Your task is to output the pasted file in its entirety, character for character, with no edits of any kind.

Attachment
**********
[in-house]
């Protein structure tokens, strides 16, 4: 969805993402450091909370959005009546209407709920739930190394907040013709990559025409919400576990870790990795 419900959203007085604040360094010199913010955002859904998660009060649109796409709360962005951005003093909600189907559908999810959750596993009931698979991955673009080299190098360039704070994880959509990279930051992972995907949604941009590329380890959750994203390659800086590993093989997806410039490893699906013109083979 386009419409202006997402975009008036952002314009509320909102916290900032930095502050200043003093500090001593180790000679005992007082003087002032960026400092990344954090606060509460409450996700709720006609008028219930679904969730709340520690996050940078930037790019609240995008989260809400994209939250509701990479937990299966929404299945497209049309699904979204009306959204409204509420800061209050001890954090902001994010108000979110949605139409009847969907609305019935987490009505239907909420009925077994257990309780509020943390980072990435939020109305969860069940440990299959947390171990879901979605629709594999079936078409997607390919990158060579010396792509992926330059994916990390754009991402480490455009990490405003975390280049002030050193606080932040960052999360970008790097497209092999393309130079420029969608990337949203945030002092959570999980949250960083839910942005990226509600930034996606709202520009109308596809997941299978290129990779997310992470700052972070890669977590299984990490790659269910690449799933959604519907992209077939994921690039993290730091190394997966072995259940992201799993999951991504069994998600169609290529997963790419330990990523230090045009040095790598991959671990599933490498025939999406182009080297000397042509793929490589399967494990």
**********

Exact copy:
[in-house]
């Protein structure tokens, strides 16, 4: 969805993402450091909370959005009546209407709920739930190394907040013709990559025409919400576990870790990795 419900959203007085604040360094010199913010955002859904998660009060649109796409709360962005951005003093909600189907559908999810959750596993009931698979991955673009080299190098360039704070994880959509990279930051992972995907949604941009590329380890959750994203390659800086590993093989997806410039490893699906013109083979 386009419409202006997402975009008036952002314009509320909102916290900032930095502050200043003093500090001593180790000679005992007082003087002032960026400092990344954090606060509460409450996700709720006609008028219930679904969730709340520690996050940078930037790019609240995008989260809400994209939250509701990479937990299966929404299945497209049309699904979204009306959204409204509420800061209050001890954090902001994010108000979110949605139409009847969907609305019935987490009505239907909420009925077994257990309780509020943390980072990435939020109305969860069940440990299959947390171990879901979605629709594999079936078409997607390919990158060579010396792509992926330059994916990390754009991402480490455009990490405003975390280049002030050193606080932040960052999360970008790097497209092999393309130079420029969608990337949203945030002092959570999980949250960083839910942005990226509600930034996606709202520009109308596809997941299978290129990779997310992470700052972070890669977590299984990490790659269910690449799933959604519907992209077939994921690039993290730091190394997966072995259940992201799993999951991504069994998600169609290529997963790419330990990523230090045009040095790598991959671990599933490498025939999406182009080297000397042509793929490589399967494990």